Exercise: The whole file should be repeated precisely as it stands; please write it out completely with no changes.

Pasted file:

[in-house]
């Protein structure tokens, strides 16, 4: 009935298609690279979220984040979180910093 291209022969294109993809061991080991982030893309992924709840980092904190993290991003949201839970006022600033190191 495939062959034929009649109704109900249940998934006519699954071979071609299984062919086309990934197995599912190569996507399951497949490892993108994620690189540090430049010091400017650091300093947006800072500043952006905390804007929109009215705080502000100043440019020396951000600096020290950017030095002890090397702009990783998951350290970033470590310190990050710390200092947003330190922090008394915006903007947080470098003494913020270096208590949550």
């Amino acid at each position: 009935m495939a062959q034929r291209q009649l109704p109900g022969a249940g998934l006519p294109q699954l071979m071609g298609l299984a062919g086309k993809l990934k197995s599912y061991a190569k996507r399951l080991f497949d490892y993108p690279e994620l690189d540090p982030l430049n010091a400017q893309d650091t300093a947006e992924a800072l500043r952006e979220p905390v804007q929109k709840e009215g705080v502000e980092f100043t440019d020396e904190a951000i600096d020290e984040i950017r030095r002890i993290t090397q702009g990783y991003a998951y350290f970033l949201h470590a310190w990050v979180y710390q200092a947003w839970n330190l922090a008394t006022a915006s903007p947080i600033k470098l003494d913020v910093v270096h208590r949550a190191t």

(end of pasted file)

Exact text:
[in-house]
């Protein structure tokens, strides 16, 4: 009935298609690279979220984040979180910093 291209022969294109993809061991080991982030893309992924709840980092904190993290991003949201839970006022600033190191 495939062959034929009649109704109900249940998934006519699954071979071609299984062919086309990934197995599912190569996507399951497949490892993108994620690189540090430049010091400017650091300093947006800072500043952006905390804007929109009215705080502000100043440019020396951000600096020290950017030095002890090397702009990783998951350290970033470590310190990050710390200092947003330190922090008394915006903007947080470098003494913020270096208590949550």
């Amino acid at each position: 009935m495939a062959q034929r291209q009649l109704p109900g022969a249940g998934l006519p294109q699954l071979m071609g298609l299984a062919g086309k993809l990934k197995s599912y061991a190569k996507r399951l080991f497949d490892y993108p690279e994620l690189d540090p982030l430049n010091a400017q893309d650091t300093a947006e992924a800072l500043r952006e979220p905390v804007q929109k709840e009215g705080v502000e980092f100043t440019d020396e904190a951000i600096d020290e984040i950017r030095r002890i993290t090397q702009g990783y991003a998951y350290f970033l949201h470590a310190w990050v979180y710390q200092a947003w839970n330190l922090a008394t006022a915006s903007p947080i600033k470098l003494d913020v910093v270096h208590r949550a190191t």